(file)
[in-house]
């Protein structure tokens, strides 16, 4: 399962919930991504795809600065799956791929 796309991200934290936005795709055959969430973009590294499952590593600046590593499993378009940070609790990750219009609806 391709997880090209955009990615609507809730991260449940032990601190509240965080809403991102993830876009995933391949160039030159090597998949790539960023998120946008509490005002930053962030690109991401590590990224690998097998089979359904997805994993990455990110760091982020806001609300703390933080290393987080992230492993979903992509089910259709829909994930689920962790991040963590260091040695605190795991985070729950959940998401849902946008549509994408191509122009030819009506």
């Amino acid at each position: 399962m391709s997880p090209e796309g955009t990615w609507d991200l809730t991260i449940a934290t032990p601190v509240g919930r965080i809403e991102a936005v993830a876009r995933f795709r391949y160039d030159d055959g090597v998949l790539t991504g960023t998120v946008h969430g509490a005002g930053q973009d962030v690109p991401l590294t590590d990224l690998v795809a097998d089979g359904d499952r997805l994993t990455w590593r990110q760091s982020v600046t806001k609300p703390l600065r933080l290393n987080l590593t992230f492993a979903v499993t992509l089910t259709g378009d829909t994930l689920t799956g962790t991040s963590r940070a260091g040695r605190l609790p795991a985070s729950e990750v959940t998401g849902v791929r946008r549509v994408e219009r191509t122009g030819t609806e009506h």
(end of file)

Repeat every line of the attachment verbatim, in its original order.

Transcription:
[in-house]
């Protein structure tokens, strides 16, 4: 399962919930991504795809600065799956791929 796309991200934290936005795709055959969430973009590294499952590593600046590593499993378009940070609790990750219009609806 391709997880090209955009990615609507809730991260449940032990601190509240965080809403991102993830876009995933391949160039030159090597998949790539960023998120946008509490005002930053962030690109991401590590990224690998097998089979359904997805994993990455990110760091982020806001609300703390933080290393987080992230492993979903992509089910259709829909994930689920962790991040963590260091040695605190795991985070729950959940998401849902946008549509994408191509122009030819009506």
């Amino acid at each position: 399962m391709s997880p090209e796309g955009t990615w609507d991200l809730t991260i449940a934290t032990p601190v509240g919930r965080i809403e991102a936005v993830a876009r995933f795709r391949y160039d030159d055959g090597v998949l790539t991504g960023t998120v946008h969430g509490a005002g930053q973009d962030v690109p991401l590294t590590d990224l690998v795809a097998d089979g359904d499952r997805l994993t990455w590593r990110q760091s982020v600046t806001k609300p703390l600065r933080l290393n987080l590593t992230f492993a979903v499993t992509l089910t259709g378009d829909t994930l689920t799956g962790t991040s963590r940070a260091g040695r605190l609790p795991a985070s729950e990750v959940t998401g849902v791929r946008r549509v994408e219009r191509t122009g030819t609806e009506h």